A Girl In The River: The Price Of Forgiveness

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Reviewed by: Jennie Kermode

A Girl In The River: The Price Of Forgiveness
"Well made films can trigger big changes in the world. A Girl In The River is one of those films."

Sometimes when one talks about working with films, people are dismissive, thinking it's a trivial occupation - but well made films can trigger big changes in the world. A Girl In The River is one of those films. Made for HBO by Sharmeen Obaid-Chinoy, who won Pakistan's first ever Oscar for Saving Face in 2012 (and has been nominated again for this), it persuaded Prime Minister Nawaz Sharif to promise a crackdown on honour killings. Thugh it remains to be seen what this promise will mean in the long term, Obaid-Chinoy's film is certainly changing public attitudes and that could be what matters most.

At the heart of this story is Saba, who was just eighteen when she fell in love - conveniently, one might have thought - with the man whom her parents had arranged for her to be betrothed to. Unfortunately for her, they then changed their minds. On the advice of his family, she married him anyway. That same evening her relatives came for her, swore on the Qur'an that she would not be harmed, then drove her to a lonely place, beat her, shot her in the head, tied her up in a sack, threw it in the river and left her for dead.

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More than a thousand women are murdered every year in Pakistan in attempts to preserve family honour. That Saba survived her ordeal is incredible. The police investigator who took on the case speaks of her with awe. But this is only part of her story. Patched up in hospital, left with a scar running from ear to lip and a damaged right hand, she was given shelter by her new in-laws - given, in fact, a whole new family, clearly loving and full of warmth. A lawyer stepped in, pro bono, to take on her case. But how should she proceed?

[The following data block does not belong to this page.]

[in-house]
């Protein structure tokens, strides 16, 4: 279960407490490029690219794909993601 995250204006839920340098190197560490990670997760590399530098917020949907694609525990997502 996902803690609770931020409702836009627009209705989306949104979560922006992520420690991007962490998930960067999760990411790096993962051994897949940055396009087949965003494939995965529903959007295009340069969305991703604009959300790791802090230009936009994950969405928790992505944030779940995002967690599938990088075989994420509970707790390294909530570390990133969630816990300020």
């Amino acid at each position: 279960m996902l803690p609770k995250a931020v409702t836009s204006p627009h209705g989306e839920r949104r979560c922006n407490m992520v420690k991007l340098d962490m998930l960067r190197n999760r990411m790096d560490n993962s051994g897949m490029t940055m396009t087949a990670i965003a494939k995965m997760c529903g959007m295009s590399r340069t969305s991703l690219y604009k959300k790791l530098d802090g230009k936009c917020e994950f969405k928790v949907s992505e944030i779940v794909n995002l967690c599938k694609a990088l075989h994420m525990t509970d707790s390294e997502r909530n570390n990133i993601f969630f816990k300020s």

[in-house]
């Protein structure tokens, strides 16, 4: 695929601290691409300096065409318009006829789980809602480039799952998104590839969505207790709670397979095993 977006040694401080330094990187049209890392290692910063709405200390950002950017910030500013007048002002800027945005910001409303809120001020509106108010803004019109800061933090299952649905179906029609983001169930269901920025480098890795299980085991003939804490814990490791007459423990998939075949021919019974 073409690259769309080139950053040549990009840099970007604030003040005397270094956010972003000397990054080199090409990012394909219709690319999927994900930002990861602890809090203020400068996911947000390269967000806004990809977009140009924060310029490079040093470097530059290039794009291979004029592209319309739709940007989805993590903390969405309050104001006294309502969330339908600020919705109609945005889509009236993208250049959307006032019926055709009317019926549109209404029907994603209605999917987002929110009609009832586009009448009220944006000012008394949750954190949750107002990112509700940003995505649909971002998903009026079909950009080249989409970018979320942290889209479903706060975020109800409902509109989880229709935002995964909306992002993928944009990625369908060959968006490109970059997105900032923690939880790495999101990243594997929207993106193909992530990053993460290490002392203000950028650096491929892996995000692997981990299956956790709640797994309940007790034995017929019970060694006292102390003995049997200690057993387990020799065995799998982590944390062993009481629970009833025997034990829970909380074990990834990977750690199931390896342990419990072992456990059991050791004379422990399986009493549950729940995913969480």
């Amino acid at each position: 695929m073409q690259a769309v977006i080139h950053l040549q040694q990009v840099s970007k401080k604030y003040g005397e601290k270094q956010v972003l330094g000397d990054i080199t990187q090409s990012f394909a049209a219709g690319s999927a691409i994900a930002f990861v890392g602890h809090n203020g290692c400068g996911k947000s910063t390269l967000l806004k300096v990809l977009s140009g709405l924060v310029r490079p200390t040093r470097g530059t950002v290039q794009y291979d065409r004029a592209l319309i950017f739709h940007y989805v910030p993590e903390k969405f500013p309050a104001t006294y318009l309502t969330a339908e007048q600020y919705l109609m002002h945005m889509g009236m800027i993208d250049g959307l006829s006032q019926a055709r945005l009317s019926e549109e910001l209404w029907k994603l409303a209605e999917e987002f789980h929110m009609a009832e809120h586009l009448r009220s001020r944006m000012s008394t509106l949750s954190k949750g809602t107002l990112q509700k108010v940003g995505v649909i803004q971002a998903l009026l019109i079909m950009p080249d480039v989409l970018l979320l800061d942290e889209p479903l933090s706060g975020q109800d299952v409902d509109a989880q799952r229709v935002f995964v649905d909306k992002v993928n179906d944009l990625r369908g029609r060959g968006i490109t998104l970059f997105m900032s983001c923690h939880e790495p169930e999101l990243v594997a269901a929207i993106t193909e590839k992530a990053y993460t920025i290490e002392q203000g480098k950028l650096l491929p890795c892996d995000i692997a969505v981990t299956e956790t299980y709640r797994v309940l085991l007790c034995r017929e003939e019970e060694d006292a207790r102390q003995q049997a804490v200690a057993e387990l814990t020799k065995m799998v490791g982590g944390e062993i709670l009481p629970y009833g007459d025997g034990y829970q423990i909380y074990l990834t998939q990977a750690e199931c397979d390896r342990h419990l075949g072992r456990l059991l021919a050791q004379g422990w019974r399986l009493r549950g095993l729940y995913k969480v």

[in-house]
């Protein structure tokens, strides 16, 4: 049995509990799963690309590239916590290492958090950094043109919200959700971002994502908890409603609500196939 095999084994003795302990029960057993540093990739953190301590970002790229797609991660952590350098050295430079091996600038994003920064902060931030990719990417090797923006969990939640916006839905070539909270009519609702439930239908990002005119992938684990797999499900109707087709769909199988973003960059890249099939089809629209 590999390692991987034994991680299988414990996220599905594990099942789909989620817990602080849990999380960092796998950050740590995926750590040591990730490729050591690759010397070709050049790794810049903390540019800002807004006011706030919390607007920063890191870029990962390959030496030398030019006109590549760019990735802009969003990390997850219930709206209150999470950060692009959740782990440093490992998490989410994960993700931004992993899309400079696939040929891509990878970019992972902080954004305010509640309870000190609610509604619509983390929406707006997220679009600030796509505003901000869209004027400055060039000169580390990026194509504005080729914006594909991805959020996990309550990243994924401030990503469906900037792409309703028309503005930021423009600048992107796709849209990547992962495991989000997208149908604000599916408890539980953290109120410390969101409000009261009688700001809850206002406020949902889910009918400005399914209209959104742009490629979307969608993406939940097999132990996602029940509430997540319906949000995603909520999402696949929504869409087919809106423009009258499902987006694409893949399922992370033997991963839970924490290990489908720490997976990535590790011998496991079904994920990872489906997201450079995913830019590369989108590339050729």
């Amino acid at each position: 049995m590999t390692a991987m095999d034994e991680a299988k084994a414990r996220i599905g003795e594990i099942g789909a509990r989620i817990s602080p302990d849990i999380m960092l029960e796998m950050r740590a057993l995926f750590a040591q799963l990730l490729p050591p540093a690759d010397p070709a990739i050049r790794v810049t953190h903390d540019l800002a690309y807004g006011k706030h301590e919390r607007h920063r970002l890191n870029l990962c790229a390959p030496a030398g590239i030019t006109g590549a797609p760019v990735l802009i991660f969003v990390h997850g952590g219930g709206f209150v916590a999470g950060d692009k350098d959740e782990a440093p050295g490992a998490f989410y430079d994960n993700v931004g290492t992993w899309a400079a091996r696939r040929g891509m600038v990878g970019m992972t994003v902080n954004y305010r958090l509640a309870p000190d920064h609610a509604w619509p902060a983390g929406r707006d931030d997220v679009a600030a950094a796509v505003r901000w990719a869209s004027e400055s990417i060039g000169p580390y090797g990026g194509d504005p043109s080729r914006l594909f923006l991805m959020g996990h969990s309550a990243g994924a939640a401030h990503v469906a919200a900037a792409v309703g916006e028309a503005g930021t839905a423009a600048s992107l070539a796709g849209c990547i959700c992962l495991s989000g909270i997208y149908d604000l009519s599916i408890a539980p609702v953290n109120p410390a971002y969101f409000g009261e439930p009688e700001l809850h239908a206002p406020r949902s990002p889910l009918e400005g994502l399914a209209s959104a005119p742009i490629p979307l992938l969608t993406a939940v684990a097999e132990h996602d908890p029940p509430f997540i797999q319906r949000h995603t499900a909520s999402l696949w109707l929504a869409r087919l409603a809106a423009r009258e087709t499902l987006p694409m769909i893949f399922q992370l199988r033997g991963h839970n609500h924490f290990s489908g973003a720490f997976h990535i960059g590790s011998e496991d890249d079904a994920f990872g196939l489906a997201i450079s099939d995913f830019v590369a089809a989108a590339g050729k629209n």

Every year, a high proportion of those women who survive this kind of attack go on to formally forgive their relatives, which essentially means that no punishment is levied at all - no prison time, not even a fine. Obaid-Chinoy's focus is on exploring the reasons why this happens. They're not all what you might think.

The effect of this system is that female lives are effectively devalued, especially in relation to the concerns of their male relatives. It contributes to attitudes that extend across many other aspects of life, and which Saba's father, who says he's proud of what he did, hopes will persist for generations. He makes it clear that he doesn't see why women who are adequately fed should need to go outside the house, and he's dismissive of the wishes of Saba's mother: "i am her husband and she is only my wife." He's more respected now because of what he did, he says, parading his shame before the world.

The blight of honour killing extends far beyond Pakistan. One hopes that this film will attract a wide audience.


Editor's note: If you live in the UK and are concerned that you or someone close to you may be at risk of honour based violence, you can contact Karma Nirvana for confidential support and advice.

Reviewed on: 08 Feb 2016
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A documentary telling the story of a young woman whose family tried to kill her.

Director: Sharmeen Obaid-Chinoy

Year: 2015

Runtime: 40 minutes

Country: Pakistan

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